Alan Melling is the Senior Director of EPC Solutions at Symbol Technologies.
Symbol hopes to continue to solidify its position in the RFID market. In what areas does the company look to expand its presence?
Symbol wants to expand its RFID presence in the supply chain and government markets with readers that are easy to install and capable of performing advanced applications. Symbol continues to invest aggressively such products that enable wide scale deployment of RFID—much in the same that way we have invested in other critical technologies, such as the wireless standard 802.11. Some real-world examples of our efforts to help make RFID adoption easier and more efficient for customers include the DC600, which is our second generation dock door portal. This portal reduces installation time for an RFID reader from more than two hours to less than 30 minutes. Similarly, Symbol recently announced a new RFID reader – the XR400 – which was the first fixed reader based on the Windows CE operating system, and was designed to ease integration with a company’s overall IT infrastructure. Symbol is all about making RFID work at a large, commercial scale.
Did the Matrics acquisition yield unexpected benefits? Have there been hardships in combining the two companies?
The transition has been remarkably smooth. The key technical staff from Matrics—including the founders—are continuing their great efforts to push the edge of RFID technology. The real benefit of the acquisition was the ability to match up the core of the Matrics innovation engine with Symbol’s understanding of how to deploy and build products at scale. The end result speaks for itself – cutting edge, high performance products like the XR400 reader, ready and able to be deployed at scale in projects of national and even international scope.
Are the intellectual properties struggles characterized by the lawsuits between Symbol and Intermec holding back the RFID industry?
Today, we see most customers moving forward, operating under a reasonable and correct assumption that this is primarily a dispute between various technology vendors that will not directly affect them in the short run. Symbol’s concern is that such disputes could have a deleterious affect in the long run by greatly limiting the choices available to customers and creating a perception that the technology s not truly open. Our position is straightforward: the most basic component of EPC technology – the air interface protocol – should be open and available to all. When companies claim to own IP that can block basic implementation of the technology, no one’s interests are served. Would bar code technology be as successful and ubiquitous if a company had tried to collect an IP tax on every bar code printed? Customers need to have confidence that broadly adopted standards are truly open.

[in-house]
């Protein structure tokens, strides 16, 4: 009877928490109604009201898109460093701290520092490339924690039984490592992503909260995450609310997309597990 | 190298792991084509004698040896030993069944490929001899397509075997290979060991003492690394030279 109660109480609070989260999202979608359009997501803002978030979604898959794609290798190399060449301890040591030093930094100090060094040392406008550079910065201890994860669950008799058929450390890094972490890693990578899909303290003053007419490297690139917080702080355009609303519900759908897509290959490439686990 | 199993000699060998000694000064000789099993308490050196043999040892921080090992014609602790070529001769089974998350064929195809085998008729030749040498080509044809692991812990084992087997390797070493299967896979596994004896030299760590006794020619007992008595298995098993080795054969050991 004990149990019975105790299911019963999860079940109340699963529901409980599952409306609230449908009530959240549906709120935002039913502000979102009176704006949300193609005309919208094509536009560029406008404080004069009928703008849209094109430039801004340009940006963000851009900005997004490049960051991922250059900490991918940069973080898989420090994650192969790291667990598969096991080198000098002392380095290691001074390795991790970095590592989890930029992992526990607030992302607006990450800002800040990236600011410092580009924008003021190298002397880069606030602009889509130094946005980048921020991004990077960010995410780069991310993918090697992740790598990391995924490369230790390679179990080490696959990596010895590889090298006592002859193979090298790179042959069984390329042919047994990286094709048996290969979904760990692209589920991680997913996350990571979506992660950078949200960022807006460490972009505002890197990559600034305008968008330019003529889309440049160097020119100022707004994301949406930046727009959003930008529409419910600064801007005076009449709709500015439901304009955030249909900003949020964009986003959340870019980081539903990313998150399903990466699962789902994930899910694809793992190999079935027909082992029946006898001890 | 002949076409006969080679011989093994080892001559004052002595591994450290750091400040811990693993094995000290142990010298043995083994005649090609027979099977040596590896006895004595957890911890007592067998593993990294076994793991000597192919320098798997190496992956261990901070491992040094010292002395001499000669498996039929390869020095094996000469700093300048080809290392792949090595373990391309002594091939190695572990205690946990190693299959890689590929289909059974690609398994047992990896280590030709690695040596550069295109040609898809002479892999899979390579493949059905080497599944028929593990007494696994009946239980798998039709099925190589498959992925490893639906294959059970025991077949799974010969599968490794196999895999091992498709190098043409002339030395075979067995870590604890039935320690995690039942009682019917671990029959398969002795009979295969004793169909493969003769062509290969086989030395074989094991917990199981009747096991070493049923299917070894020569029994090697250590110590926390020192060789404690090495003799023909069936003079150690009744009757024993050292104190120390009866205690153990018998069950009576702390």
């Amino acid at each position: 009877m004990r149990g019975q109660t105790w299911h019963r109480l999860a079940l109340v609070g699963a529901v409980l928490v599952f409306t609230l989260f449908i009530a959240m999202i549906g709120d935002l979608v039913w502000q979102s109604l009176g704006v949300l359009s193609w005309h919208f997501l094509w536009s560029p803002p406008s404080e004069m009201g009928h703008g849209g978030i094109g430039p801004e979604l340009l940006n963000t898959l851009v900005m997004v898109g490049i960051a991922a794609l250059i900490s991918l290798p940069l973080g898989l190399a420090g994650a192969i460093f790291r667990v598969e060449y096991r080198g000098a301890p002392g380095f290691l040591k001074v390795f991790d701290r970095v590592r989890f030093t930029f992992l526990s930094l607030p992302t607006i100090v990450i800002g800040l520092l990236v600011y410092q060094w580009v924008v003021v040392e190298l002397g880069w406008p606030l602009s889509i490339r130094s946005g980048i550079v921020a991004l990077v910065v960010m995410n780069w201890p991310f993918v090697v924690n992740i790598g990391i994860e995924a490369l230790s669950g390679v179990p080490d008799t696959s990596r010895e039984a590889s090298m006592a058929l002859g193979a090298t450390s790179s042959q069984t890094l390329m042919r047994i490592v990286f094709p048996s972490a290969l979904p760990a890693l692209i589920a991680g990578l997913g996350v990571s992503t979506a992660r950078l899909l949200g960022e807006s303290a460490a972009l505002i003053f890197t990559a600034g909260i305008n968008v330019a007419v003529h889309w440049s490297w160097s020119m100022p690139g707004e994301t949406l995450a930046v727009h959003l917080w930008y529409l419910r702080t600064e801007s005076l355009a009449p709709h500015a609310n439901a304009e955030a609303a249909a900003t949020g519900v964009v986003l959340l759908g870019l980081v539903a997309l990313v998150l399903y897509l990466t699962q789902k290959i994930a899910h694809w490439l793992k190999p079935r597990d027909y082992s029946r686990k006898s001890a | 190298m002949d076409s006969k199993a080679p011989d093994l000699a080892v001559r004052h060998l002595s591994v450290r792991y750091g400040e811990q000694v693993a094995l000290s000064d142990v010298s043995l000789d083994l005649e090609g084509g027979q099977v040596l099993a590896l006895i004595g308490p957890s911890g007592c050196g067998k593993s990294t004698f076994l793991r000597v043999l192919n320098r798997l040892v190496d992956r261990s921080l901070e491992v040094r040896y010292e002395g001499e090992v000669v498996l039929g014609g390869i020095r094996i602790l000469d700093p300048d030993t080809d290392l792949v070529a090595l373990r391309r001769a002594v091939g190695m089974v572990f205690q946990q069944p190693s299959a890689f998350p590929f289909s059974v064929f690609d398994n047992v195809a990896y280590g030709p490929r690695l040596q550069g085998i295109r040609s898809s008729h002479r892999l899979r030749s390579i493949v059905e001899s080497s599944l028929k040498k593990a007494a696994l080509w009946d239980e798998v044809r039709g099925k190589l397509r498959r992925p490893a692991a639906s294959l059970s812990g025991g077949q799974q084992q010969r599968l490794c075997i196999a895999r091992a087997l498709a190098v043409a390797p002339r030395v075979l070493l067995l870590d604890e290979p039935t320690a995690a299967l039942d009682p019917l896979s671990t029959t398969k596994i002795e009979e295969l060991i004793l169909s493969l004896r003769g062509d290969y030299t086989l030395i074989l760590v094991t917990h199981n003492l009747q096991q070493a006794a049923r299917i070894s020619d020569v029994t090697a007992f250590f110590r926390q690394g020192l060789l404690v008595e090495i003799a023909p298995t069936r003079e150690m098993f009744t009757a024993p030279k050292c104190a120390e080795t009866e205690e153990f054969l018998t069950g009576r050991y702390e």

How will Symbol overcome the hurdles presented by patents on technology in the second generation EPC specification?
Most of the industry appears to be operating in good faith when it comes to Gen 2. They are working with the EPCglobal standards group with the goal of creating a true, open standard. Clearly there are a small number of companies who do not necessarily share that goal. We will continue on the path we always have with new technology like Gen 2, focusing on innovation, continuing to build our own considerable IP portfolio, respecting the valid intellectual property of other companies, and defending ourselves against invalid IP claims that any third party may assert.